Economy to Shrink by 1.2% This Year
The Institute of Macroeconomic Analysis and Development (IMAD) said in mid-March Slovenia's gross domestic product is expected to shrink by 0.9% this year following a 0.2% contraction in 2011.
The forecast came less than two months after it projected GDP growth of 0.2% for the year. The central bank forecasts are meanwhile due to be published in early April.
Kranjec told Delo consumer spending would decline this year, as would public spending and investment in fixed assets. Net exports are however expected to increase by something over one percent, Kranjec said.
Activity in the construction sector is set to continue to decline, but investment in equipment in the entire economy is increasing. "We have some early indications that a turnaround might occur in 2013," Kranjec said, adding central bank projections show GDP would begin to pick up again in 2013 and 2014.
Kranjec also touched on government-proposed spending cuts. "Slovenia has no alternative...the only question is how much," he said.
The government will be in a very difficult situation to balance spending cuts and measures to reignite economic growth, but it did a good job so far by quickly drafting a list of areas where cuts can be made, Kranjec believes.
He stressed the trade unions would need to play their part. "If we do not pull ourselves together, we might be facing a Greek scenario, where foreigners come in to dictate the measures. It is much better if we do this ourselves than if somebody from the outside forces measures on us," Kranjec said.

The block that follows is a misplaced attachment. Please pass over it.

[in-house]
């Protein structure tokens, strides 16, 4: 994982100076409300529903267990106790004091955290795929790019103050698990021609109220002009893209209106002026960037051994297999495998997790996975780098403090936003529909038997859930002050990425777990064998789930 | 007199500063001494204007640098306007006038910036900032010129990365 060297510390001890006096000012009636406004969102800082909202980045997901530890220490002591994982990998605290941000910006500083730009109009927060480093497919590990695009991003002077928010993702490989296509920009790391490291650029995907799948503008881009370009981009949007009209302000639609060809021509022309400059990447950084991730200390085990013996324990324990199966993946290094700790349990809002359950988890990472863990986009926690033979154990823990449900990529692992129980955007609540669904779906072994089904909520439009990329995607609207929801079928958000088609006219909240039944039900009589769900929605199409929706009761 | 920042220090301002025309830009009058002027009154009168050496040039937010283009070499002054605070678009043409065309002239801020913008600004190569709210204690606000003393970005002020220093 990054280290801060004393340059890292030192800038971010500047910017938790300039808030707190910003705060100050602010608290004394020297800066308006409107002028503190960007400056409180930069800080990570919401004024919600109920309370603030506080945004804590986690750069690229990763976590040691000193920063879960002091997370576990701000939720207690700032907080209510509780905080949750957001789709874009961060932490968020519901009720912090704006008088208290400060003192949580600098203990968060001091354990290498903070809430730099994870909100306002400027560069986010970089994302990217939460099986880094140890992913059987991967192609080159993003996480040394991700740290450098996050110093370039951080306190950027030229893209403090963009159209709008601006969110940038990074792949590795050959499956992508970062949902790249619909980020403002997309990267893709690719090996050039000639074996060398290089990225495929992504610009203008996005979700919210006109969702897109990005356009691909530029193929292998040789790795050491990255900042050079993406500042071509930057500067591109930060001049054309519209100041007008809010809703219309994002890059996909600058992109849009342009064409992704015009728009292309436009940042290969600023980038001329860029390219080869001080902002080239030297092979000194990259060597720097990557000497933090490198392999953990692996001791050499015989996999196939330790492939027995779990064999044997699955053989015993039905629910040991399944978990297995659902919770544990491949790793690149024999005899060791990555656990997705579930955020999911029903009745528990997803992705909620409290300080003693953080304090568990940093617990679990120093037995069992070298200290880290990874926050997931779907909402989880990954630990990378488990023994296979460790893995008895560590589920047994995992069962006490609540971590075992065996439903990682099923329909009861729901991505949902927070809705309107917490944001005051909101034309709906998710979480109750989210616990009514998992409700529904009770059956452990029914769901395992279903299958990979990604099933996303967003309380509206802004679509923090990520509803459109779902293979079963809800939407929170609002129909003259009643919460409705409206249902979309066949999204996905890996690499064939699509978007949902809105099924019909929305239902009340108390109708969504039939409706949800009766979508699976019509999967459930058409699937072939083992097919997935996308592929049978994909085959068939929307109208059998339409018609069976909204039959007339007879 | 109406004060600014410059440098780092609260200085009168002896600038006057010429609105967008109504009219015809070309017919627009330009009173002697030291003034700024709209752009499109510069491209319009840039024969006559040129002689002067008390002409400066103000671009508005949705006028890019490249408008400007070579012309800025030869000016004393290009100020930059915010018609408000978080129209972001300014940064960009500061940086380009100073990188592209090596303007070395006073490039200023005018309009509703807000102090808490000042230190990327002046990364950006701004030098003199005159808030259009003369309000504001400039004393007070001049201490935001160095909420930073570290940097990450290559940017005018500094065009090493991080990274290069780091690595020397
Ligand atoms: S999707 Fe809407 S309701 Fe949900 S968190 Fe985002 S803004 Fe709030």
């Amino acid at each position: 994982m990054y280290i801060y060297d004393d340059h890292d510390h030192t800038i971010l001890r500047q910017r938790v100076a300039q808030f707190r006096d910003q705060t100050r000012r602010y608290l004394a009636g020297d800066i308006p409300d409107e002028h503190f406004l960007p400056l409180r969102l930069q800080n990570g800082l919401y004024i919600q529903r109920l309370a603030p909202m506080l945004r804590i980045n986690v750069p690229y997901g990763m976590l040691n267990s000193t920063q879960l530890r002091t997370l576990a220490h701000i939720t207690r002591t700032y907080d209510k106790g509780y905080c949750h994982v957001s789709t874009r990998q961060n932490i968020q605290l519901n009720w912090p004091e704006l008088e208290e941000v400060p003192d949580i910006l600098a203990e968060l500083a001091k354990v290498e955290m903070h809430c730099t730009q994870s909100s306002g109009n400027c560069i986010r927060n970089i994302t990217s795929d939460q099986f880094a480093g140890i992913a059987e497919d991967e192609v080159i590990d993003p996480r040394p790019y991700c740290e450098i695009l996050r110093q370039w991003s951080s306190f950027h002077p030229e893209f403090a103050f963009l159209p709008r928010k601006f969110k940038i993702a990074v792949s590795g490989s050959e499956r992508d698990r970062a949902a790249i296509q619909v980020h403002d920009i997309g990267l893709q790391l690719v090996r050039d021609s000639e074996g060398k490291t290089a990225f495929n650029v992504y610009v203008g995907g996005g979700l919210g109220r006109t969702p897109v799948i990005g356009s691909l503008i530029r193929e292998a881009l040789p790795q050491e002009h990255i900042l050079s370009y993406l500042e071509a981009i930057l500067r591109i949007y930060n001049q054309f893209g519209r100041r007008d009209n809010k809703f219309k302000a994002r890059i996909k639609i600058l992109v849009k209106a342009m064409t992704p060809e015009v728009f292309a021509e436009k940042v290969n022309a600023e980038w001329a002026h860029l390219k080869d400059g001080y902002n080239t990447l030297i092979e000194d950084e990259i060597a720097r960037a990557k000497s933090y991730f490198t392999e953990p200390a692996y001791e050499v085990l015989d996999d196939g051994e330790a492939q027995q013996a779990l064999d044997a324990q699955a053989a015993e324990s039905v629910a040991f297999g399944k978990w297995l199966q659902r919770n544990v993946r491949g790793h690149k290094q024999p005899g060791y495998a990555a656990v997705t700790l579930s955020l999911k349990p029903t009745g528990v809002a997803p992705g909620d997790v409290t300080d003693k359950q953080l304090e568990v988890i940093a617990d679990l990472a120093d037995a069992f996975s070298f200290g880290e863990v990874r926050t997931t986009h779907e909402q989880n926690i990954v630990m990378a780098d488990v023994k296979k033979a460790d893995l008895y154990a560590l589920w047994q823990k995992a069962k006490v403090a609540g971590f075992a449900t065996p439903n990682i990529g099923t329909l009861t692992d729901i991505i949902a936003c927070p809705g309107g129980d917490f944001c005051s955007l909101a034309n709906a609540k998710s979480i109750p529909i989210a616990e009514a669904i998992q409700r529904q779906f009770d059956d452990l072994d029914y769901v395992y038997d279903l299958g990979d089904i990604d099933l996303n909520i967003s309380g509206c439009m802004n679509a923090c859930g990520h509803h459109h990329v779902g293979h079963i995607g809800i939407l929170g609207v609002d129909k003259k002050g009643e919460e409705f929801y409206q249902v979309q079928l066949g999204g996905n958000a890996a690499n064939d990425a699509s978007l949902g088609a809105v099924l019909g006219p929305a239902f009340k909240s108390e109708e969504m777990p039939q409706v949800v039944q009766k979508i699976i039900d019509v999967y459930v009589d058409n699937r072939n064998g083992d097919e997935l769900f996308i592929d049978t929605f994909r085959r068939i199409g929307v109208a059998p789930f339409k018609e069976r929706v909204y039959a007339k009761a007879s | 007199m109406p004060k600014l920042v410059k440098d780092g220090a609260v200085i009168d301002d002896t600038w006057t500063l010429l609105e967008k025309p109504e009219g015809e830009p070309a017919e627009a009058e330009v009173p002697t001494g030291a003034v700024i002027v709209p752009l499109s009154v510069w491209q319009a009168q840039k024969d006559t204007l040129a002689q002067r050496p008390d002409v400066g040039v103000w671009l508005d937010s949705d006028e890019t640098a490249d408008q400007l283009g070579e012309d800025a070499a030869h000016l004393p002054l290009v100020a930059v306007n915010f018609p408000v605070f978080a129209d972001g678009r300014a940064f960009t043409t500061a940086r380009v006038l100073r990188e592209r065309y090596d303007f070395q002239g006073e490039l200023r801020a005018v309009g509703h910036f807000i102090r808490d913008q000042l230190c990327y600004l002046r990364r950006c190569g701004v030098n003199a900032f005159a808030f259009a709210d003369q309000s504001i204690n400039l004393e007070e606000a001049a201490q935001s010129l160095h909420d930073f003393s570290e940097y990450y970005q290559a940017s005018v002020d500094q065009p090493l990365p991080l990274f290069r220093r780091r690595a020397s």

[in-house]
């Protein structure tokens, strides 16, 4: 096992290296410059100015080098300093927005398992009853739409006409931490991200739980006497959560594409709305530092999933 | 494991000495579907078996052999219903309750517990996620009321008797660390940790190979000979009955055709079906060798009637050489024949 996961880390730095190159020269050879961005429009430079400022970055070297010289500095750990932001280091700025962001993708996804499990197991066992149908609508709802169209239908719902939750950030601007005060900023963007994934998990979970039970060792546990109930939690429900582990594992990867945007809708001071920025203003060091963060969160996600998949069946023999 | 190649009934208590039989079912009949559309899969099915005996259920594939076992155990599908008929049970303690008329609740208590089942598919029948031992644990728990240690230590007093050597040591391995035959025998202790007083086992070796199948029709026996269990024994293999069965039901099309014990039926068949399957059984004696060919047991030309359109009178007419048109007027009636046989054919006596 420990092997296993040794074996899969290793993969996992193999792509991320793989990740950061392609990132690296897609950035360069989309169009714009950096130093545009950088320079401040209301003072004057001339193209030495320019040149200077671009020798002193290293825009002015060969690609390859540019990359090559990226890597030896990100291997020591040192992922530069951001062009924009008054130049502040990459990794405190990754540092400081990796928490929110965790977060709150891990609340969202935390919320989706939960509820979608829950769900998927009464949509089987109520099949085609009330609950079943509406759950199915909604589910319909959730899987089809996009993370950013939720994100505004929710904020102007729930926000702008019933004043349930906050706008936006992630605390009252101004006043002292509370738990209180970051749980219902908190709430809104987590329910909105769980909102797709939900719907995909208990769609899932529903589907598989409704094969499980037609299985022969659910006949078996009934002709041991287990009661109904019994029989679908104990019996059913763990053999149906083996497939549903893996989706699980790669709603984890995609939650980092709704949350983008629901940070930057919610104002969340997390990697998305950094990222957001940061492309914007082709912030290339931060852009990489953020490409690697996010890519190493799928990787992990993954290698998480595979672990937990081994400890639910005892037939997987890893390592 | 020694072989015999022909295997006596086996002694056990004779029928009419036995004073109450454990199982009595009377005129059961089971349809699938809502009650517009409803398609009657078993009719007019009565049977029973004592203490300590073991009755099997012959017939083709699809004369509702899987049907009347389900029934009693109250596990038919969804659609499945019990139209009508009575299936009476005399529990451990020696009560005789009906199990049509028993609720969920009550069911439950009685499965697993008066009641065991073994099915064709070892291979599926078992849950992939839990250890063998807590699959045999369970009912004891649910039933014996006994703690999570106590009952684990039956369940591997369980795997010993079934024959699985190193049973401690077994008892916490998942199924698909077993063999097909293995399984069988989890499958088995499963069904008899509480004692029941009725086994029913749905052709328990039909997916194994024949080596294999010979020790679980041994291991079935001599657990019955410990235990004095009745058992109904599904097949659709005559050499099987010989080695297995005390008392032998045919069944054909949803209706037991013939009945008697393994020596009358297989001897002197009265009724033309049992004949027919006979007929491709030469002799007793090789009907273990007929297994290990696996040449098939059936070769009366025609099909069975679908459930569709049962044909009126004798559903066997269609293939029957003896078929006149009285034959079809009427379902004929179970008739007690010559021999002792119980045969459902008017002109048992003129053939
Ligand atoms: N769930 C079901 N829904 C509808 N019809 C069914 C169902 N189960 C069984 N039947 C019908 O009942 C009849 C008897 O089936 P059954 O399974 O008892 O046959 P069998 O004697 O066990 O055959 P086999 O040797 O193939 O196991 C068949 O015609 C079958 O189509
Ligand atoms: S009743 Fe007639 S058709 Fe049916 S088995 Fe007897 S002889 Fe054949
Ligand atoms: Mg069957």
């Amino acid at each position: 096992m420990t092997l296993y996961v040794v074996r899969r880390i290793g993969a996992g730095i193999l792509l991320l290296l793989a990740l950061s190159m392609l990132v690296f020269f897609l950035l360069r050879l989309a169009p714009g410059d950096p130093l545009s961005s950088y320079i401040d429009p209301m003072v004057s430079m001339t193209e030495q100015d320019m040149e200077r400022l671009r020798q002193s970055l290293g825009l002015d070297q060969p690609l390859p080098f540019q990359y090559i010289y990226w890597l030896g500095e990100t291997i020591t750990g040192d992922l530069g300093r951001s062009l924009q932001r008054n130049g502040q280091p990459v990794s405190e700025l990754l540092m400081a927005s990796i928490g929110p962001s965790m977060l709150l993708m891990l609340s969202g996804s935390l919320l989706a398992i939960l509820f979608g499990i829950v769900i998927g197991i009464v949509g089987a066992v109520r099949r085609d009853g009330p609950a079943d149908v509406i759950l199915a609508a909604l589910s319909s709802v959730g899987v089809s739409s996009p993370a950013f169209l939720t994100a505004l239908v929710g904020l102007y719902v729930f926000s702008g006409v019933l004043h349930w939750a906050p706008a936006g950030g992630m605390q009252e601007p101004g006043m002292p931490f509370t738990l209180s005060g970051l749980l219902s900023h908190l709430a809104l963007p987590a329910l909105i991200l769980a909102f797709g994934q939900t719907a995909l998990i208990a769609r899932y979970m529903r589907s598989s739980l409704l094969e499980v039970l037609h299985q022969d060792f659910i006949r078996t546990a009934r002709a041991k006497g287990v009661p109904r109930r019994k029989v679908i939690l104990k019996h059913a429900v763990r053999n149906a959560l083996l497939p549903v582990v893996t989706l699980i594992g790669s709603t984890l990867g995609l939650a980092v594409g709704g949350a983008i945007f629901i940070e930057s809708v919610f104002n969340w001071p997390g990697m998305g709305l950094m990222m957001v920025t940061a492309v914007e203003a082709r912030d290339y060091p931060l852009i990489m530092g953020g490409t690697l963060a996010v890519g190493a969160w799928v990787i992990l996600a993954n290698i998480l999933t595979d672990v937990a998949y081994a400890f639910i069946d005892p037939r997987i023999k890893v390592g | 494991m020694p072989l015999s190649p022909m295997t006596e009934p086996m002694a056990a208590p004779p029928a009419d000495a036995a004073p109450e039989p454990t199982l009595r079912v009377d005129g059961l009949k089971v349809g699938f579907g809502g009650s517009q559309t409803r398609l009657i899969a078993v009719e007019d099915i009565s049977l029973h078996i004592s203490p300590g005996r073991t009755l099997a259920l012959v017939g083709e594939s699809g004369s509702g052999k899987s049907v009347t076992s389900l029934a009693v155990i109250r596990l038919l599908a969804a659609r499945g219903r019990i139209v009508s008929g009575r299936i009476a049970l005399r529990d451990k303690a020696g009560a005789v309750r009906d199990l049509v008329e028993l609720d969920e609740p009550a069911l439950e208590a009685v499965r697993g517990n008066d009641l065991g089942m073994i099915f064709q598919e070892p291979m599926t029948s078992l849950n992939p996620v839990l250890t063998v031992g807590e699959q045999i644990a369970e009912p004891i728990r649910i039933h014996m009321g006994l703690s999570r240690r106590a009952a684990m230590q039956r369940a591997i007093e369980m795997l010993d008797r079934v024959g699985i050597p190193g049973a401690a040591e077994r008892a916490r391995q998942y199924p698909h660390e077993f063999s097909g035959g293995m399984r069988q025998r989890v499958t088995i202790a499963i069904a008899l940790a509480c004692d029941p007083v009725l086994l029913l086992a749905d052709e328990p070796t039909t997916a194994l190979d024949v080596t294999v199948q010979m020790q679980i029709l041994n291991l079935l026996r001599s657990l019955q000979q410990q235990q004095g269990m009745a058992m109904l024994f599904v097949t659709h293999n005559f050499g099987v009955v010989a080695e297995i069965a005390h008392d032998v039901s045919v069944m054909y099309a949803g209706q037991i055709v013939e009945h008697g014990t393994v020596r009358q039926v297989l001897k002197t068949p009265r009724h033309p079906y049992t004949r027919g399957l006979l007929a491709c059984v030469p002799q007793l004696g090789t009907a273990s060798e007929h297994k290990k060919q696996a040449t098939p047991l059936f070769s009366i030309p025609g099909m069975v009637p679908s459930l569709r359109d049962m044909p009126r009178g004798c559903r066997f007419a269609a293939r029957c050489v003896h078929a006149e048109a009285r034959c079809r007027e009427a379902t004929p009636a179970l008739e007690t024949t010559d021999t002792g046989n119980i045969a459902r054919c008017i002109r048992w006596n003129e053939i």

He believes the entire public sector will need to make what he says are short-term sacrifices. "All countries where aid packages were implemented...the public sector wages were reduced, this is nothing special," he said.
Asked whether the government should also work to increase tax revenues, Kranjec said one step could be to raise VAT by one percentage point. "Let us also not forget about moderate taxation of property such as real estate. All this will sooner or later come on the agenda," he said.
Kranjec does not believe there is a lack of credit in Slovenia. "Successful companies, there are quite a few, also small ones, have no problems getting loans," he said.
The problem are companies with poor capital structure, which are perpetually dependent on loans. "For such companies, the banks have assessed the risks were too high," he said.
After banks in Slovenia lost over EUR 360m in 2011, Kranjec expects banks to end 2012 in the red as well, but with smaller losses. "Banks will have to continue with impairments, although January data show that the volume of impairments is slowly beginning to stabilise and will probably shrink," he added.